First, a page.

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Managing the economics of a needed lockdown

The pandemic has badly hurt the country’s economy with real GDP growth rate, according to World Bank’s Global Economic Prospects report, is expected to be around negative 2.6 percent for fiscal year (FY) 2019/20. It is indeed a lot more worse than being projected by many multilateral agencies at around negative 1.5 percent in April 2020. For FY2020/21, the report has expected the growth to recover to negative 0.2 percent.

So for two straight years economy will contract, which in itself shows the gravity of the challenge at hand. The recovery in Pakistan is quite a ‘U-shape’ relative to a ‘V-shape’ one expected by WB, whereby the report highlights a swing in average economic growth rate of the ‘emerging market and developing economies’ group from negative 2.5 percent in FY 2019/20 – almost the same as being expected for Pakistan – to positive 4.6 percent in FY 2020/21.

Having said that, easing of lockdowns has caused a sharp rise in Covid-19 infection rates and in the number of death cases. Clearly, there is an urgent need for the government to revisit this policy of easing lockdowns. The government should, therefore, implement lockdowns and provide greater financial support to the masses through both ‘Ehsaas’ programme and the district magistracy till the time this infection is on the falling path.

Finances can be made available through printing of currency notes, which will not be inflationary because the aggregate demand and supply have both collapsed, and through shifting money from lesser important development projects to the lockdown ‘projects’. Moreover, to help channelize funds towards required ends in this crisis, and to further dampen any inflationary trends, supply chain should be managed by restricting it to cover needs that allow proper functioning of the health sector, meet essential needs of daily life and ensure smooth running of the needed sections of government and state. This would require better planning and implementation through improved governance. Moreover, the situation underscores the neef for a significant cut in policy rate because of lower inflation and a massive reduction in domestic debt repayments to create much-needed greater fiscal space.

The government should share with the parliament rough estimates of financing for the short- and medium-terms, which means from 1 month (short-term) to 3 months (medium-term). This will be an important timeframe since government expects the pandemic to peek sometime during July/August 2020. Money can also be raised through a wealth tax. ‘Lives over livelihood’ argument should be balanced in this way. For this the government has to show political will.

The rich countries should also understand the very deep nature of challenge facing developing countries, and should help them save lives, by effectively putting in place needed large welfare programmes, and meeting overall financing needs of the lockdowns. Moreover, a greater understanding and support of creditors will allow poor developing debtor countries to sustainably manage the pressures on their currency in the wake of falling exports and remittances due to the current crisis. In this regard, in a recent article ‘What the G20 should do now’, which was co-signed by a number of important global voices, and was written by a former British PM, Gordon Brown, among others, urged the G20 countries and multilateral institutions to provide a strong support to countries in these difficult times, in the following words:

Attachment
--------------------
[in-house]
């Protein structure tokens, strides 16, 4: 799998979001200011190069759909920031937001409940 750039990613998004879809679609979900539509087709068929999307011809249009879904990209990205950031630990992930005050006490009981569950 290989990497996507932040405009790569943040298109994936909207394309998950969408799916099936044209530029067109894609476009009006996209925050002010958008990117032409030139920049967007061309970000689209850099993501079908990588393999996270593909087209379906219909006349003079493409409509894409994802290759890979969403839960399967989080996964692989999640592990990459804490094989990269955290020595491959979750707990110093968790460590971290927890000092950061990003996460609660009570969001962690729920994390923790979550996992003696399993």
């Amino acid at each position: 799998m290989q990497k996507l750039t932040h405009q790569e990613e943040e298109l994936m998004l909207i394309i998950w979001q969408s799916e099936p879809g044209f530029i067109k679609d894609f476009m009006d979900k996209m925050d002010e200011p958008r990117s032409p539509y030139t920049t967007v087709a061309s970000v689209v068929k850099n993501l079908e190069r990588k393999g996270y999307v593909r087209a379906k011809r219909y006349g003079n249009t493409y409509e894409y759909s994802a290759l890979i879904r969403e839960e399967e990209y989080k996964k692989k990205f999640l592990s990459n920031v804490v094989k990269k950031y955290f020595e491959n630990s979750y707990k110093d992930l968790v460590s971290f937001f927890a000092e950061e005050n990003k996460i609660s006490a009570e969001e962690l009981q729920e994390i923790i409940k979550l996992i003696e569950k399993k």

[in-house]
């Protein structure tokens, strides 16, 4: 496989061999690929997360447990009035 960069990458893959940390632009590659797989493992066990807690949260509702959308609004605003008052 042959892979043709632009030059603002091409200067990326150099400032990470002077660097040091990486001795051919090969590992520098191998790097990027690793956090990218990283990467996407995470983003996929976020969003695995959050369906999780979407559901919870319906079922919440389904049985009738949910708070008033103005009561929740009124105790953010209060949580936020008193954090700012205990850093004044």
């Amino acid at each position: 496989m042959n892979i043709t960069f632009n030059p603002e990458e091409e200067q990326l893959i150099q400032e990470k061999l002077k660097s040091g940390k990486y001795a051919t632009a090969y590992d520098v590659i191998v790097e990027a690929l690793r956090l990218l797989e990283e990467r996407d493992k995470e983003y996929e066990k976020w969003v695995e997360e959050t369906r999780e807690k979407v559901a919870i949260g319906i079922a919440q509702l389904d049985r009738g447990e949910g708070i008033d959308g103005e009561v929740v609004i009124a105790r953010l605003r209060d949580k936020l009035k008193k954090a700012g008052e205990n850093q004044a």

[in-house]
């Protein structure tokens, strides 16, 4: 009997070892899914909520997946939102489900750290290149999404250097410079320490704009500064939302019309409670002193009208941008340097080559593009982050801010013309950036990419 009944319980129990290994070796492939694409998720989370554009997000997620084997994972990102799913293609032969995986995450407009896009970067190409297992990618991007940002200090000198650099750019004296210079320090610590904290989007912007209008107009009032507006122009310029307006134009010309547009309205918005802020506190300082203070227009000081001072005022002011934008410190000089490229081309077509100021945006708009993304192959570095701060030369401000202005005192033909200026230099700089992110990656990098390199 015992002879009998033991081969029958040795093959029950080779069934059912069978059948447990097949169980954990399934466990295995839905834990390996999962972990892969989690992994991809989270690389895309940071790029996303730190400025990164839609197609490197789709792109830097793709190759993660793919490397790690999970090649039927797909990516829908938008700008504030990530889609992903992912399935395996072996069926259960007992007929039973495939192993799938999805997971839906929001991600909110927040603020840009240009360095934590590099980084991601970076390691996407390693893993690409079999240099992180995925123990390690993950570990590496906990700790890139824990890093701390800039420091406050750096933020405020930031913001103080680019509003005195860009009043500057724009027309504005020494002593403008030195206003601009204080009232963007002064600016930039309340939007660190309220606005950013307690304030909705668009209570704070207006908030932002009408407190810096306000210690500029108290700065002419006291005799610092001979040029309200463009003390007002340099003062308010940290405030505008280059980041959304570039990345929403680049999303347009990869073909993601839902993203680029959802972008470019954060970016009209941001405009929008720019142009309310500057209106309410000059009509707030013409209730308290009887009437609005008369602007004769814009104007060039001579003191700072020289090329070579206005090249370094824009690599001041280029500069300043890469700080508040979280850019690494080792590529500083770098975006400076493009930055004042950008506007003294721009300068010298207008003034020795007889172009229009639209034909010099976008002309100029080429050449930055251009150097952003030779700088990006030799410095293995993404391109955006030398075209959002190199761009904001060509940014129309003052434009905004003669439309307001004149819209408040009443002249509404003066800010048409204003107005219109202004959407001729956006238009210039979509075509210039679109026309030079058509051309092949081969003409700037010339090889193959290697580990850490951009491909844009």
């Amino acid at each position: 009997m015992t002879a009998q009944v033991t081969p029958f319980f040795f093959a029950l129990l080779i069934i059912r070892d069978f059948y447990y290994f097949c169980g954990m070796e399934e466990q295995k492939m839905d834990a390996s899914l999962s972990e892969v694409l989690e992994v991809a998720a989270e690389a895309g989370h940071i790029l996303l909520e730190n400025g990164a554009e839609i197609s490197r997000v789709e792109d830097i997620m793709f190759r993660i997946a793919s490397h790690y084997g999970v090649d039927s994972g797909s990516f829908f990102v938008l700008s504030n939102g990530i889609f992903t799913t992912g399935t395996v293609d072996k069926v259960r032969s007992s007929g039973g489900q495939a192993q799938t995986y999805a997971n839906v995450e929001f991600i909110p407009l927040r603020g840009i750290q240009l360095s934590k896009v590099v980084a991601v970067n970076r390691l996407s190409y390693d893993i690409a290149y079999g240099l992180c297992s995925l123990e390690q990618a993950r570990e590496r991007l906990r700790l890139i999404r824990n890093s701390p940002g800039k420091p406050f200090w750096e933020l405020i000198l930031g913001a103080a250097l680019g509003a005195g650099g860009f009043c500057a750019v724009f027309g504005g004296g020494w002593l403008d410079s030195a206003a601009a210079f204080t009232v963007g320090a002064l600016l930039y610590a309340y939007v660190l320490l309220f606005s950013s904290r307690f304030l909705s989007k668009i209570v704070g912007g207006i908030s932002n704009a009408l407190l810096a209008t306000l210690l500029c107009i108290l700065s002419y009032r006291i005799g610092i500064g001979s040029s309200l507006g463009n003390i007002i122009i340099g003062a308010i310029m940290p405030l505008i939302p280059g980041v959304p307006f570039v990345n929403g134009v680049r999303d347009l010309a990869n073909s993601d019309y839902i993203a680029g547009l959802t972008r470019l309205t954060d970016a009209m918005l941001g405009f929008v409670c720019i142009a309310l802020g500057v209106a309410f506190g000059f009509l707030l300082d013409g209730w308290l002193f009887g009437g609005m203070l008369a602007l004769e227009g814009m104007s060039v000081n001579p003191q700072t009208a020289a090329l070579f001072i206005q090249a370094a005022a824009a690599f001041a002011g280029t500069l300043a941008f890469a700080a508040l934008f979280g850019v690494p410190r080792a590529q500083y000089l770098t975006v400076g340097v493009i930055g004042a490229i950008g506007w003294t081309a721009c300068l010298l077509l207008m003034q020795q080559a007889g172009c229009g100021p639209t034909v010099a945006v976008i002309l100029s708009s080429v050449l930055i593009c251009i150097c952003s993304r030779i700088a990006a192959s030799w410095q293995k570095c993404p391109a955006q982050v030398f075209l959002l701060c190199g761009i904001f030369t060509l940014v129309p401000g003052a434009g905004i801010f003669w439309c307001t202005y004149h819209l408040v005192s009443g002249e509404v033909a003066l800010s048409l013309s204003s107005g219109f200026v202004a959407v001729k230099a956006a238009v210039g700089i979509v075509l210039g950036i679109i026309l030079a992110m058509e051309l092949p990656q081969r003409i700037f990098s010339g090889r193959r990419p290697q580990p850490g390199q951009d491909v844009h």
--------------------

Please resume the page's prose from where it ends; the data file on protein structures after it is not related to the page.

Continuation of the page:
“Debt relief for the 76 International Development Association countries needs to be scaled up radically to include relief by bilateral, multilateral, and private creditors until the end of 2021. … A dozen or more emerging-market countries may well run into debt-servicing problems in the coming year. The IMF should be mandated to convene relevant players and, through its debt-sustainability and policy analysis, to set broad parameters for resolution. … The G20 should agree that the $2.5 trillion in support will now be provided. This requires the IMF, the World Bank, and regional development banks to raise their lending and grant ceilings. The multilateral development banks (MDBs) will likely increase their outstanding loan portfolio from the current $500 billion to $650-700 billion over the next 18 months. … Without action from the G20, the recession caused by the pandemic will only deepen, hurting all economies – and the world’s most marginalized and poorest peoples and nations the most. Representing 85% of the world’s nominal GDP, the G20 has the capacity to lead the mobilization of resources on the scale required. We urge leaders to do so immediately.”

If the government re-imposes lockdowns, it will not be something out of line with other poor countries since, according to OxCGRT (Oxford Covid-19 Government Response Tracker) ‘Stringency Index’, which ‘uses information on 13 indicators of government responses, including school closures, travel bans, and fiscal and monetary measures and samples 17 low income countries, the ‘median’ stringency in terms of containment measures in many low income countries (LICs) sharply rose in mid-March 2020 from around 10 percent to around 65 percent by end-March, and since then has hovered around that mark. This means that if many LICs can continue to manage costly lockdowns, why a policy is not being evolved in Pakistan to do the same. The government should do a lot more and find ways to finance lockdowns – like the ones suggested above – until the number of infections starts to decline.


Dr Omer Javed, "Managing the economics of a needed lockdown," Business Recorder. 2020-06-12.
Keywords: Economics , Growth rate , Economic prospects , Emerging market , Financial support , Gordon Brown , MDBs , OxCGRT , LIC

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